Did you know that eggs were shunned for several decades due to the erroneous belief that they are a high-cholesterol food that causes heart disease?
Even my Dad has been urged by his doctors to stay away from eggs, in fear that they may raise his cholesterol more. Yet research published in the New England Journal of Medicine reported that eggs have no significant effect on blood cholesterol.
Despite many criticisms, the egg is making a comeback. The egg is considered the most complete protein source in a single food. In fact, the amino acid complex in eggs is so well-proportioned that eggs are often used as the reference point for judging the quality of protein in other foods.
With the negative reputation that eggs gained, the food industry came out with products like Egg Beaters, promoting a “food” that tasted and looked like eggs, but without the “heart disease”-causing properties.
Yet, in research by the University of Illinois, (not condoning animal-testing here, just providing the facts) rats fed on fresh whole eggs thrived, were healthy, and grew normally, while those on Egg Beaters exhibited stunted growth and died long before reaching maturity.
This goes to say that we cannot buy wholeheartedly into what the food industry tells us…Instead, I believe we should focus on consuming whole foods, not processed or created ones.
*research from Nourishing Traditions
Leeks-good source of carotenoids, B complex, and vitamin C.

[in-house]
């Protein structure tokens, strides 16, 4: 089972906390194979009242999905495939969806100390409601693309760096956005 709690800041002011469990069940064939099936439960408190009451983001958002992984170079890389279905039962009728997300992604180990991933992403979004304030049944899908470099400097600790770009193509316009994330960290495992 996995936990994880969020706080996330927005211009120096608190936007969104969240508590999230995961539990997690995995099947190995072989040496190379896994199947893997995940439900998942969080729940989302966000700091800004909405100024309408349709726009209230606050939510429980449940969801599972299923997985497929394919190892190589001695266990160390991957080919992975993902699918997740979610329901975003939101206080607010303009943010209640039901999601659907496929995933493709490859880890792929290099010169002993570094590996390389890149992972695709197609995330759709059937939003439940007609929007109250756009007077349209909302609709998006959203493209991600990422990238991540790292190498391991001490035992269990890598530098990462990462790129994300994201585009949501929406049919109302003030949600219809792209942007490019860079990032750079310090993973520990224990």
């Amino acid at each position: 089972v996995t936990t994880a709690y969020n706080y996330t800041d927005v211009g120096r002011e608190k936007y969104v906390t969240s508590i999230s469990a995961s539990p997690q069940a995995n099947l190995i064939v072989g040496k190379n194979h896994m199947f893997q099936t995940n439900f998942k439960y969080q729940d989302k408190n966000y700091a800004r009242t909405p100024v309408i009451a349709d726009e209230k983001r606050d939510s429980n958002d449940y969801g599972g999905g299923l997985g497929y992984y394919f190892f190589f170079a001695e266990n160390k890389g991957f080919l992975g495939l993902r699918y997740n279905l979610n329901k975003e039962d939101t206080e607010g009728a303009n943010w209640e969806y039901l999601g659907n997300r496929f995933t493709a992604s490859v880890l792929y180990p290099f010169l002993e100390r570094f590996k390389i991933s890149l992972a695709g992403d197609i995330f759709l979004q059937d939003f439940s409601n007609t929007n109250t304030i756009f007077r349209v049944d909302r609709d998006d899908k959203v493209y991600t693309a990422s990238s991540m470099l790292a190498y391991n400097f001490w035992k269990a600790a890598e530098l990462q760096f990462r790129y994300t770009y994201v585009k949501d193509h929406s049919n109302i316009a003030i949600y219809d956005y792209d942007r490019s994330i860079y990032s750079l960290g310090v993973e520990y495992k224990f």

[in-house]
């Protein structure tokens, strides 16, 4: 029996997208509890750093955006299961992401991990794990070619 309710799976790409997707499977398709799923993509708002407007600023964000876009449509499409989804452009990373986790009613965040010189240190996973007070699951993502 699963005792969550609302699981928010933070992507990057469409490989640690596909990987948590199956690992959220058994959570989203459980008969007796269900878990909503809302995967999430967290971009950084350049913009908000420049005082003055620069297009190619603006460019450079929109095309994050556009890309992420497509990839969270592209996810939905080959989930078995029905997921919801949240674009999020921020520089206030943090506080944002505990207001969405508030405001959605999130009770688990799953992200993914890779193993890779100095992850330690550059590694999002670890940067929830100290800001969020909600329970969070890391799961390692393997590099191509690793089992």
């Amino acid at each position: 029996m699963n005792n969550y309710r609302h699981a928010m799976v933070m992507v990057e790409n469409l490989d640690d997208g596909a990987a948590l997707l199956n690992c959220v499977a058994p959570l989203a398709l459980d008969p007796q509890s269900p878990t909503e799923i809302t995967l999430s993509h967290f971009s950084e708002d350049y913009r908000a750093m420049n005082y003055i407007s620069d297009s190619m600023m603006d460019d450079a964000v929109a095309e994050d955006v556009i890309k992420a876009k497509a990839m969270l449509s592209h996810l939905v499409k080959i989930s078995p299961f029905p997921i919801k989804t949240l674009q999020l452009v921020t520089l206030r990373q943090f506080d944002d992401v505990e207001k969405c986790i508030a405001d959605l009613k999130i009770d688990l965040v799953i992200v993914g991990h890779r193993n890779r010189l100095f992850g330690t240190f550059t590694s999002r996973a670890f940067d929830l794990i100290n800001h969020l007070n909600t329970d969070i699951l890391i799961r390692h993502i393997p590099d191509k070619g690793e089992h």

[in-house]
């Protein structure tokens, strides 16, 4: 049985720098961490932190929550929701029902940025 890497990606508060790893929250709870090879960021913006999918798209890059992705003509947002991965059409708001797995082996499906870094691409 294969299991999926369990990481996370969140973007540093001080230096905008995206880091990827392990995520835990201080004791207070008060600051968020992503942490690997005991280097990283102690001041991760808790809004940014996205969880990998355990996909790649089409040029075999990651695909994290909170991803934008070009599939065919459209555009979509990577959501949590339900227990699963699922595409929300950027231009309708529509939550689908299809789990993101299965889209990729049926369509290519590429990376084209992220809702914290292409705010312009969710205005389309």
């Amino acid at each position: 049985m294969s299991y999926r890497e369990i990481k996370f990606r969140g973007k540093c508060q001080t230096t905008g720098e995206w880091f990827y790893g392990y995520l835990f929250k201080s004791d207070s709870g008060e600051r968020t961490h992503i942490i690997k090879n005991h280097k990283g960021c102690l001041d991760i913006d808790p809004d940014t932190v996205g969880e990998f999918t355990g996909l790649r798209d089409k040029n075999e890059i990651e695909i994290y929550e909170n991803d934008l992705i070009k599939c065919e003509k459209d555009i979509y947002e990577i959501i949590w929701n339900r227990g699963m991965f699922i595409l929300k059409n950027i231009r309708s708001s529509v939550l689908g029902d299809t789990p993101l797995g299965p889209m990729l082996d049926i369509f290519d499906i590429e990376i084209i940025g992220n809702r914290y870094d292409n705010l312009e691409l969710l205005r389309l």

Egg whites-high in protein, low in cholesterol and fat. Contain riboflavin and selenium along with essential vitamins such as folate, B12, niacin betaine and choline
Cauliflower-high in fiber and minerals, biotin and folate necessary for cell growth
Not only are eggs a good source of protein, but they also are an excellent source of EPA and DHA, which play a vital role in the development of the nervous system in infants and maintenance of mental sharpness in adults.
This recipe combines some of my favorite ingredients, with the “most complete” protein source for a light and healthy brunch, lunch or dinner meal. Rather than the traditional calorie-laden types of quiche filled with heavy cream, tons of cheese, and all whole eggs, this recipe uses egg whites, chicken broth, and a small amount of really flavorful cheese.
I LOVED this quiche. What we didn’t finish for dinner last night was gone by breakfast What’s your take on the “incredible edible egg”?
Leek and Cauliflower Quiche
One 9-inch frozen whole wheat pie shell, thawed
1/2 cup shredded smoked gruyère cheese (about 2 ounces)
1 teaspoon extra-virgin olive oil
1 cup thinly sliced sweet onion
3/4 cup thinly sliced leeks
Salt and pepper
2 1/2 cups coarsely chopped cauliflower
3/4 cup low-sodium chicken broth
7 egg whites (about 1 cup)
Position a baking sheet on the lower rack of the oven and preheat to 400°. Using a fork, prick the inside of the pie shell all over.
Place on the baking sheet and bake for 5 minutes. Arrange half of the cheese in the crust and bake until melted, about 3 minutes.
Meanwhile, in a large, heavy skillet, heat the olive oil over medium heat. Add the onion and leeks; season with salt and pepper and cook, stirring, for 3 minutes.
Add the cauliflower and chicken broth and cook, stirring occasionally, for 10 minutes; let cool slightly.
In a large bowl, beat the egg whites and eggs and season with ½ teaspoon salt and 1/4 teaspoon pepper. Stir in the remaining cheese and the cauliflower mixture. Tra
Let cool slightly before serving.